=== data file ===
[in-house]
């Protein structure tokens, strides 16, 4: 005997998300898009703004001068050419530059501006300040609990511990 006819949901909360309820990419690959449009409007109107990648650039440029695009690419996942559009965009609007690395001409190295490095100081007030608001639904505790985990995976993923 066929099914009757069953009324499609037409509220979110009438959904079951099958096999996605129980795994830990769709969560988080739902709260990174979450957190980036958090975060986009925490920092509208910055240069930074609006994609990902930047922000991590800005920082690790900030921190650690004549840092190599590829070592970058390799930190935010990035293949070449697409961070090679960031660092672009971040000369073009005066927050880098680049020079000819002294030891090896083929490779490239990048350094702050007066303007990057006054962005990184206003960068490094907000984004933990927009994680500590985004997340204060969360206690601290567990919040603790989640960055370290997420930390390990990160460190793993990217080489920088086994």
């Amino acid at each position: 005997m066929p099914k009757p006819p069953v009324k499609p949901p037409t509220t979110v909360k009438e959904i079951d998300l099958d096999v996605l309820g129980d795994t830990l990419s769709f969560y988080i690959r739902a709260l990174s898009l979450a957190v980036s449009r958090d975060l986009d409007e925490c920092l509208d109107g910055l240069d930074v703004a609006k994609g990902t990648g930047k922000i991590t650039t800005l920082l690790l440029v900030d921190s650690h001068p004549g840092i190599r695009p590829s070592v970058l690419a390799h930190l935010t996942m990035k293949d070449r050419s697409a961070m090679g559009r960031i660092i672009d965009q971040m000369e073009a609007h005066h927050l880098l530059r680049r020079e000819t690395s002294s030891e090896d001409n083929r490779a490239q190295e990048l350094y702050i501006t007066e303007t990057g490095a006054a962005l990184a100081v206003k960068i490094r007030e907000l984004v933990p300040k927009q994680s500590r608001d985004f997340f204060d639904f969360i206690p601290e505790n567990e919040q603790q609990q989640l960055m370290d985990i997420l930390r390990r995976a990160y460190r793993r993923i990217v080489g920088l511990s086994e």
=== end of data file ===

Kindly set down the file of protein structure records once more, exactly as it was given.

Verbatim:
[in-house]
């Protein structure tokens, strides 16, 4: 005997998300898009703004001068050419530059501006300040609990511990 006819949901909360309820990419690959449009409007109107990648650039440029695009690419996942559009965009609007690395001409190295490095100081007030608001639904505790985990995976993923 066929099914009757069953009324499609037409509220979110009438959904079951099958096999996605129980795994830990769709969560988080739902709260990174979450957190980036958090975060986009925490920092509208910055240069930074609006994609990902930047922000991590800005920082690790900030921190650690004549840092190599590829070592970058390799930190935010990035293949070449697409961070090679960031660092672009971040000369073009005066927050880098680049020079000819002294030891090896083929490779490239990048350094702050007066303007990057006054962005990184206003960068490094907000984004933990927009994680500590985004997340204060969360206690601290567990919040603790989640960055370290997420930390390990990160460190793993990217080489920088086994």
């Amino acid at each position: 005997m066929p099914k009757p006819p069953v009324k499609p949901p037409t509220t979110v909360k009438e959904i079951d998300l099958d096999v996605l309820g129980d795994t830990l990419s769709f969560y988080i690959r739902a709260l990174s898009l979450a957190v980036s449009r958090d975060l986009d409007e925490c920092l509208d109107g910055l240069d930074v703004a609006k994609g990902t990648g930047k922000i991590t650039t800005l920082l690790l440029v900030d921190s650690h001068p004549g840092i190599r695009p590829s070592v970058l690419a390799h930190l935010t996942m990035k293949d070449r050419s697409a961070m090679g559009r960031i660092i672009d965009q971040m000369e073009a609007h005066h927050l880098l530059r680049r020079e000819t690395s002294s030891e090896d001409n083929r490779a490239q190295e990048l350094y702050i501006t007066e303007t990057g490095a006054a962005l990184a100081v206003k960068i490094r007030e907000l984004v933990p300040k927009q994680s500590r608001d985004f997340f204060d639904f969360i206690p601290e505790n567990e919040q603790q609990q989640l960055m370290d985990i997420l930390r390990r995976a990160y460190r793993r993923i990217v080489g920088l511990s086994e």